Sean Donohue, in an article on the NarcoNews web site titled "Resisting the New Conquistadors" describes the organizing efforts of small communities in Chalatenango department against the arrival of Canadian gold mining companies. Here is an excerpt:
Earlier this year, the Salvadoran government granted two Canadian companies, Au Martinique Silver and Intrepid Minerals, licenses for gold exploration in the department of Chalatenango, near the Honduran border. Au Martinique's website promises investors that "El Salvador has the lowest risk profile for investment in all of Central America." But what they haven't taken into account is the region's strong history of community organizing, and the lengths its people are willing to go to defend their land and their livelihood.
According to Oxfam America, "Gold mining is one of the most destructive activities in the world. The production of one gold ring generates 20 tons of waste." Cyanide, used to separate gold from ore, can be deadly in small doses. It leaches into groundwater and soil where it can persist for years.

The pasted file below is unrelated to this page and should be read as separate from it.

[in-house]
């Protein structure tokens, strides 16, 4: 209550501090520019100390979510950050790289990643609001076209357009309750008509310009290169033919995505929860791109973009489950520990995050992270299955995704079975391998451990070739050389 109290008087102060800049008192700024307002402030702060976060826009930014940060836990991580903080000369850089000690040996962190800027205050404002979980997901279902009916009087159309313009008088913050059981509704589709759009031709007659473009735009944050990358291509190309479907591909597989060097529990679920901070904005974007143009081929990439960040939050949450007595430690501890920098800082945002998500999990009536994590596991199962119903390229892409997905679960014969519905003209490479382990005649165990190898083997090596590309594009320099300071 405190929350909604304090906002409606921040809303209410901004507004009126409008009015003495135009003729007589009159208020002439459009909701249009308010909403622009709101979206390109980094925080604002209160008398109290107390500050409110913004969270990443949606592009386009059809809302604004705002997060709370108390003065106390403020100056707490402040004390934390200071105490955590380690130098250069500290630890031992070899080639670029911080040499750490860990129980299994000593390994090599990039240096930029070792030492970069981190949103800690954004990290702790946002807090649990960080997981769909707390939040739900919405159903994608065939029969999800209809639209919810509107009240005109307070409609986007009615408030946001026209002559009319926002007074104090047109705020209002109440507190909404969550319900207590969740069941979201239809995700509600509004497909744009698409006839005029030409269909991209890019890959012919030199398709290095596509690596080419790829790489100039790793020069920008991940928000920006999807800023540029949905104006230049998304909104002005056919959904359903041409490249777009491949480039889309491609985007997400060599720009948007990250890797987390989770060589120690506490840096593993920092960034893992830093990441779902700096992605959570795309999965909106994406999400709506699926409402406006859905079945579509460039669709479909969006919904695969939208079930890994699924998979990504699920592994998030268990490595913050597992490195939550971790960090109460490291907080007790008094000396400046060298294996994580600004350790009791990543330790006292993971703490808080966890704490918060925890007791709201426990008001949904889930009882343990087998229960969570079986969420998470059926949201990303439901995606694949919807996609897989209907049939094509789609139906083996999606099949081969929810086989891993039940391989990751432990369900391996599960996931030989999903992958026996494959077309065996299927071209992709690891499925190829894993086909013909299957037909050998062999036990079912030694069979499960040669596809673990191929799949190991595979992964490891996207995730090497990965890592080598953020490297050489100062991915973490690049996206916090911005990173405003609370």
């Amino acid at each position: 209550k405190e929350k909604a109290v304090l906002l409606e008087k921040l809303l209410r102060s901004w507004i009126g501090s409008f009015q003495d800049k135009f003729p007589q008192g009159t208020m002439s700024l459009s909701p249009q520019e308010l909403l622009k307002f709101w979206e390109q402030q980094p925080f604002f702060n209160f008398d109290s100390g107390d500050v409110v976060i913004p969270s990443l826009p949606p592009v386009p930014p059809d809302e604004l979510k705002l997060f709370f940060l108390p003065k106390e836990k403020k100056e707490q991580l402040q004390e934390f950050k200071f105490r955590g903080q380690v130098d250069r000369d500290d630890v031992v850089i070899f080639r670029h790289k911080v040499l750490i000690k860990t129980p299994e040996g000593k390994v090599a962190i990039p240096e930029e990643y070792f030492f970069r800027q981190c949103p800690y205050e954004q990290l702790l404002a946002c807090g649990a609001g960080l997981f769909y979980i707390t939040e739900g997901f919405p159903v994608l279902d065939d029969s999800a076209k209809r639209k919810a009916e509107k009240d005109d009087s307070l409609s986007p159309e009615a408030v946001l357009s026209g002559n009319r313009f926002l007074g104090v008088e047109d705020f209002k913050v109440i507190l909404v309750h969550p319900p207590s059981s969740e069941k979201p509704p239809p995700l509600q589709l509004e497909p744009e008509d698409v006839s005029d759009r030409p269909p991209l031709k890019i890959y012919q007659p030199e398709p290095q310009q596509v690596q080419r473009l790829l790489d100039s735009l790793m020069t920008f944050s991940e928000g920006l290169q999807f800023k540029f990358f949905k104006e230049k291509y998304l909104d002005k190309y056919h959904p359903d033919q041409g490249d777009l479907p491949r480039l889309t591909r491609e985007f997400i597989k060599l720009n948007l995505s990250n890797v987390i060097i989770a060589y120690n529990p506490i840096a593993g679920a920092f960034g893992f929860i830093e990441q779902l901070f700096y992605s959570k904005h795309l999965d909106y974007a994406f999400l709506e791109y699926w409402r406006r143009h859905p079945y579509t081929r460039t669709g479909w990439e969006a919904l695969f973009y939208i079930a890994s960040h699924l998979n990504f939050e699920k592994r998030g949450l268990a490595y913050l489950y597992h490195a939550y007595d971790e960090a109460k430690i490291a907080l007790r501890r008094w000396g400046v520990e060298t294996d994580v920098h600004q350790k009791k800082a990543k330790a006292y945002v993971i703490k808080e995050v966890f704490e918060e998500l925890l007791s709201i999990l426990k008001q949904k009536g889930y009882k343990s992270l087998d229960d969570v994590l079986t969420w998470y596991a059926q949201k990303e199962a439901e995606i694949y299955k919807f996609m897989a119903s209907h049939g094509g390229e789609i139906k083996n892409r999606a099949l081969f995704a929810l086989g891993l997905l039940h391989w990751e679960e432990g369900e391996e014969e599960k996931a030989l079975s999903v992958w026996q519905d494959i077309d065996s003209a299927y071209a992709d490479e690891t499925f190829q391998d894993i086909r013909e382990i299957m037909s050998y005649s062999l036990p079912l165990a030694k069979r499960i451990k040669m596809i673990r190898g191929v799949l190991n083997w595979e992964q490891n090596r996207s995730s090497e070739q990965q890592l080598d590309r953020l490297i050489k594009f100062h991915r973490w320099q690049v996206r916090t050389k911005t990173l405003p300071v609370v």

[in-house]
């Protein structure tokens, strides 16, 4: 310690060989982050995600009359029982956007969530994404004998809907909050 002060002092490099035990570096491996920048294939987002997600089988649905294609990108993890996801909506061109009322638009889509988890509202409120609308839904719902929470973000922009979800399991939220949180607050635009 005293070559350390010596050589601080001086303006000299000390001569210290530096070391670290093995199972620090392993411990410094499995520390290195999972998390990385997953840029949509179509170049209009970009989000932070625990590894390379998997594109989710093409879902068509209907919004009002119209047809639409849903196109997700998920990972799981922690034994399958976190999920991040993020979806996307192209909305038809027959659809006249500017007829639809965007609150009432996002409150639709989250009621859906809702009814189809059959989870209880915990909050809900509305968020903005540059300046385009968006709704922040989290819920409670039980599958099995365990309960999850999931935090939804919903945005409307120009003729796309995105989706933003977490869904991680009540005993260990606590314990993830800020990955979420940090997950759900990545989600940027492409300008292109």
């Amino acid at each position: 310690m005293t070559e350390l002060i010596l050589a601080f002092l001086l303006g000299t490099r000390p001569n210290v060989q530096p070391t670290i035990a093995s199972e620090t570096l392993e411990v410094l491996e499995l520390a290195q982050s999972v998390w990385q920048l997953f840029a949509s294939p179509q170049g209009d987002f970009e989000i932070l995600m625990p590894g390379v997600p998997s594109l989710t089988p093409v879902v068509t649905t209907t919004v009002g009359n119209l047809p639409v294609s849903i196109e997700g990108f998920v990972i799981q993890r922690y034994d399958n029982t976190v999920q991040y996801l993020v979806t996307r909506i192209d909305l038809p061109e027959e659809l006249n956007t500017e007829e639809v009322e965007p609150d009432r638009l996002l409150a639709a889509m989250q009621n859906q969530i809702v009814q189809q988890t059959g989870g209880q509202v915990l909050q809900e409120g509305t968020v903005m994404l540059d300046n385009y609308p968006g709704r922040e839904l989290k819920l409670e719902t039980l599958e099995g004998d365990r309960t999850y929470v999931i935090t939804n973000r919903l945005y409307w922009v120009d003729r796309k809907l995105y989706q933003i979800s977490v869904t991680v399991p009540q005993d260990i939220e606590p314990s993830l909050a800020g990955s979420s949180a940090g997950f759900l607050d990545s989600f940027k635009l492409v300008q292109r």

Most people in Chalatenango are subsistence farmers, growing what they can in poor soil, and supplementing their meager earnings with money sent by relatives living and working in the U.S. Debt has already driven many families off the land, and with cheap imports from subsidized farms in the U.S. driving crop prices down, many more will have to leave the land in the years to come. Water and soil contamination from gold mining could deal the final blow to communities like Carasque that are already struggling to survive.
Community leaders don't believe the mining companies' promises of jobs and prosperity. Esperanza Ortega, a legendary organizer from the town of Arcatao, says:They tell us they are going to bring employment to our community, but based on the investigation we've done on the experiences of other communities around, they say that, they give employment to a few people for awhile, and then when they decide it's time to bring machinery in, it's just the specialists, the people that can run the machinery, and they kick all the other workers out.
Recently El Faro carried a similar story of how the community of San Jose Las Flores in Chalatenango has organized to keep out gold mining interests. As the price fo gold soars on world markets, the potential for gold mining in El Salvador is likely to be a flash point for protests in the months to come.